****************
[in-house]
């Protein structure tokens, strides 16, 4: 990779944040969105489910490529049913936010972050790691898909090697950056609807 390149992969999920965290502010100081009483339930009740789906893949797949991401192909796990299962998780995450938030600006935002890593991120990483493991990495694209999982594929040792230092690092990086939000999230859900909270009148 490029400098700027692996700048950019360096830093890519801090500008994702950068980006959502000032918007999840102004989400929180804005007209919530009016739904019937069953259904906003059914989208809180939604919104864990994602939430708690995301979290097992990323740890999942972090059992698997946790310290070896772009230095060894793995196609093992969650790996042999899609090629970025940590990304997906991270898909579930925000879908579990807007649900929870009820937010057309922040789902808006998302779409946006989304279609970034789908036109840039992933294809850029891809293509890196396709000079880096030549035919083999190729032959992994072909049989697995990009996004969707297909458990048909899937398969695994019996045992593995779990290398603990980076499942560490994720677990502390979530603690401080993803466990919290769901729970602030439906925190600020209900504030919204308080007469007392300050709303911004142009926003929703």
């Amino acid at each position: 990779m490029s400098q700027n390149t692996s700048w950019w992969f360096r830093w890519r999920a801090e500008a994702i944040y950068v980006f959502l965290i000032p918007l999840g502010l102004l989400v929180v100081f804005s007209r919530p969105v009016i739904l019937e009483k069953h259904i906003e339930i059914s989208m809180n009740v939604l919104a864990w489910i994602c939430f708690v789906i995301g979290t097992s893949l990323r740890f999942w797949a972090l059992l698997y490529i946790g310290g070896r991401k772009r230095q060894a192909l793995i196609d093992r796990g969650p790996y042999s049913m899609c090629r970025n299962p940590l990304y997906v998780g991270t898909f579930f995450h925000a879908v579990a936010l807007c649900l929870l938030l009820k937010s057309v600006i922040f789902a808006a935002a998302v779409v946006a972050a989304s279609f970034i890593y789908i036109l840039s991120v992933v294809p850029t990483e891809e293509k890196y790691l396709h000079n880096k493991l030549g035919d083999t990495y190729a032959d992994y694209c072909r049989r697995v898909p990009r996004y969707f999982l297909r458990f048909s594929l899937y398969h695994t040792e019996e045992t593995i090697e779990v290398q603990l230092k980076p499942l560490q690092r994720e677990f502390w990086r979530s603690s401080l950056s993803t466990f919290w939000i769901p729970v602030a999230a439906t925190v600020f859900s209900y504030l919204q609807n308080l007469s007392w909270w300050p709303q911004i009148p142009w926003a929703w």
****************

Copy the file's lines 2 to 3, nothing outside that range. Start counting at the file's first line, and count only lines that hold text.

């Protein structure tokens, strides 16, 4: 990779944040969105489910490529049913936010972050790691898909090697950056609807 390149992969999920965290502010100081009483339930009740789906893949797949991401192909796990299962998780995450938030600006935002890593991120990483493991990495694209999982594929040792230092690092990086939000999230859900909270009148 490029400098700027692996700048950019360096830093890519801090500008994702950068980006959502000032918007999840102004989400929180804005007209919530009016739904019937069953259904906003059914989208809180939604919104864990994602939430708690995301979290097992990323740890999942972090059992698997946790310290070896772009230095060894793995196609093992969650790996042999899609090629970025940590990304997906991270898909579930925000879908579990807007649900929870009820937010057309922040789902808006998302779409946006989304279609970034789908036109840039992933294809850029891809293509890196396709000079880096030549035919083999190729032959992994072909049989697995990009996004969707297909458990048909899937398969695994019996045992593995779990290398603990980076499942560490994720677990502390979530603690401080993803466990919290769901729970602030439906925190600020209900504030919204308080007469007392300050709303911004142009926003929703």
């Amino acid at each position: 990779m490029s400098q700027n390149t692996s700048w950019w992969f360096r830093w890519r999920a801090e500008a994702i944040y950068v980006f959502l965290i000032p918007l999840g502010l102004l989400v929180v100081f804005s007209r919530p969105v009016i739904l019937e009483k069953h259904i906003e339930i059914s989208m809180n009740v939604l919104a864990w489910i994602c939430f708690v789906i995301g979290t097992s893949l990323r740890f999942w797949a972090l059992l698997y490529i946790g310290g070896r991401k772009r230095q060894a192909l793995i196609d093992r796990g969650p790996y042999s049913m899609c090629r970025n299962p940590l990304y997906v998780g991270t898909f579930f995450h925000a879908v579990a936010l807007c649900l929870l938030l009820k937010s057309v600006i922040f789902a808006a935002a998302v779409v946006a972050a989304s279609f970034i890593y789908i036109l840039s991120v992933v294809p850029t990483e891809e293509k890196y790691l396709h000079n880096k493991l030549g035919d083999t990495y190729a032959d992994y694209c072909r049989r697995v898909p990009r996004y969707f999982l297909r458990f048909s594929l899937y398969h695994t040792e019996e045992t593995i090697e779990v290398q603990l230092k980076p499942l560490q690092r994720e677990f502390w990086r979530s603690s401080l950056s993803t466990f919290w939000i769901p729970v602030a999230a439906t925190v600020f859900s209900y504030l919204q609807n308080l007469s007392w909270w300050p709303q911004i009148p142009w926003a929703w």